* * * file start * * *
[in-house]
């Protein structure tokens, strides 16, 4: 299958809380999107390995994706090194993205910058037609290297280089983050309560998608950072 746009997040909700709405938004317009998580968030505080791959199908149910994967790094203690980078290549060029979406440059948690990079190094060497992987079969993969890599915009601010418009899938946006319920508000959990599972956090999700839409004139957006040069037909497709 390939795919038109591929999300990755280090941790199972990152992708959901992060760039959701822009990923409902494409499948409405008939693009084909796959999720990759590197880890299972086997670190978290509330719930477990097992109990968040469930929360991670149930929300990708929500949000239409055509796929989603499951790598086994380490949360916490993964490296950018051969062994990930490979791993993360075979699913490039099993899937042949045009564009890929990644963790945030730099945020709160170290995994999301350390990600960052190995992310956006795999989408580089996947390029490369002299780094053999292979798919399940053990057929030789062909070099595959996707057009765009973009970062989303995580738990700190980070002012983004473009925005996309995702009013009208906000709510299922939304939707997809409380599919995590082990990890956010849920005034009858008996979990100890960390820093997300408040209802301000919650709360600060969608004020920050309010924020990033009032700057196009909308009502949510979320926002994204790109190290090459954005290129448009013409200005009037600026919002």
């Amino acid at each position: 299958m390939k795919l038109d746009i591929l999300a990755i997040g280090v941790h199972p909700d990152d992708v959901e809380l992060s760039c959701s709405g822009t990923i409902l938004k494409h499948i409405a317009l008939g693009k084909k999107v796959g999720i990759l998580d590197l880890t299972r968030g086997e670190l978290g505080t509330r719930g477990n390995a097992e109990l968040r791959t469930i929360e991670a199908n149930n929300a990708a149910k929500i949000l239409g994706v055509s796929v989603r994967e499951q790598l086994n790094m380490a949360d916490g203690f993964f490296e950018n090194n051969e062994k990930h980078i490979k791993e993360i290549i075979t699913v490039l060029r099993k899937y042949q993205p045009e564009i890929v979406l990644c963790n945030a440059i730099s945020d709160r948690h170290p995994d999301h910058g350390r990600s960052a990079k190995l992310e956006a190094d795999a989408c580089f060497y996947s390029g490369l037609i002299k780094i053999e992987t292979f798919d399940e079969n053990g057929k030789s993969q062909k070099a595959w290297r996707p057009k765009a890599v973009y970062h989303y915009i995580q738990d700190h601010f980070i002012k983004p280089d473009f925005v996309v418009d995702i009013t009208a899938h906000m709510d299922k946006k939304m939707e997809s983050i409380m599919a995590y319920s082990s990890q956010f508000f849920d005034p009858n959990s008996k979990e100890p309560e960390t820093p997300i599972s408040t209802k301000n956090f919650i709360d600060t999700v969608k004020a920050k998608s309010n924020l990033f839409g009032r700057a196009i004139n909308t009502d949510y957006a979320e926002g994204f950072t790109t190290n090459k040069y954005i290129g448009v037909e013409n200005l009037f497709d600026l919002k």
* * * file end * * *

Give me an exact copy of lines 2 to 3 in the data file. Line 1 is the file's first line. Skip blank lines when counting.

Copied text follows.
């Protein structure tokens, strides 16, 4: 299958809380999107390995994706090194993205910058037609290297280089983050309560998608950072 746009997040909700709405938004317009998580968030505080791959199908149910994967790094203690980078290549060029979406440059948690990079190094060497992987079969993969890599915009601010418009899938946006319920508000959990599972956090999700839409004139957006040069037909497709 390939795919038109591929999300990755280090941790199972990152992708959901992060760039959701822009990923409902494409499948409405008939693009084909796959999720990759590197880890299972086997670190978290509330719930477990097992109990968040469930929360991670149930929300990708929500949000239409055509796929989603499951790598086994380490949360916490993964490296950018051969062994990930490979791993993360075979699913490039099993899937042949045009564009890929990644963790945030730099945020709160170290995994999301350390990600960052190995992310956006795999989408580089996947390029490369002299780094053999292979798919399940053990057929030789062909070099595959996707057009765009973009970062989303995580738990700190980070002012983004473009925005996309995702009013009208906000709510299922939304939707997809409380599919995590082990990890956010849920005034009858008996979990100890960390820093997300408040209802301000919650709360600060969608004020920050309010924020990033009032700057196009909308009502949510979320926002994204790109190290090459954005290129448009013409200005009037600026919002």
């Amino acid at each position: 299958m390939k795919l038109d746009i591929l999300a990755i997040g280090v941790h199972p909700d990152d992708v959901e809380l992060s760039c959701s709405g822009t990923i409902l938004k494409h499948i409405a317009l008939g693009k084909k999107v796959g999720i990759l998580d590197l880890t299972r968030g086997e670190l978290g505080t509330r719930g477990n390995a097992e109990l968040r791959t469930i929360e991670a199908n149930n929300a990708a149910k929500i949000l239409g994706v055509s796929v989603r994967e499951q790598l086994n790094m380490a949360d916490g203690f993964f490296e950018n090194n051969e062994k990930h980078i490979k791993e993360i290549i075979t699913v490039l060029r099993k899937y042949q993205p045009e564009i890929v979406l990644c963790n945030a440059i730099s945020d709160r948690h170290p995994d999301h910058g350390r990600s960052a990079k190995l992310e956006a190094d795999a989408c580089f060497y996947s390029g490369l037609i002299k780094i053999e992987t292979f798919d399940e079969n053990g057929k030789s993969q062909k070099a595959w290297r996707p057009k765009a890599v973009y970062h989303y915009i995580q738990d700190h601010f980070i002012k983004p280089d473009f925005v996309v418009d995702i009013t009208a899938h906000m709510d299922k946006k939304m939707e997809s983050i409380m599919a995590y319920s082990s990890q956010f508000f849920d005034p009858n959990s008996k979990e100890p309560e960390t820093p997300i599972s408040t209802k301000n956090f919650i709360d600060t999700v969608k004020a920050k998608s309010n924020l990033f839409g009032r700057a196009i004139n909308t009502d949510y957006a979320e926002g994204f950072t790109t190290n090459k040069y954005i290129g448009v037909e013409n200005l009037f497709d600026l919002k």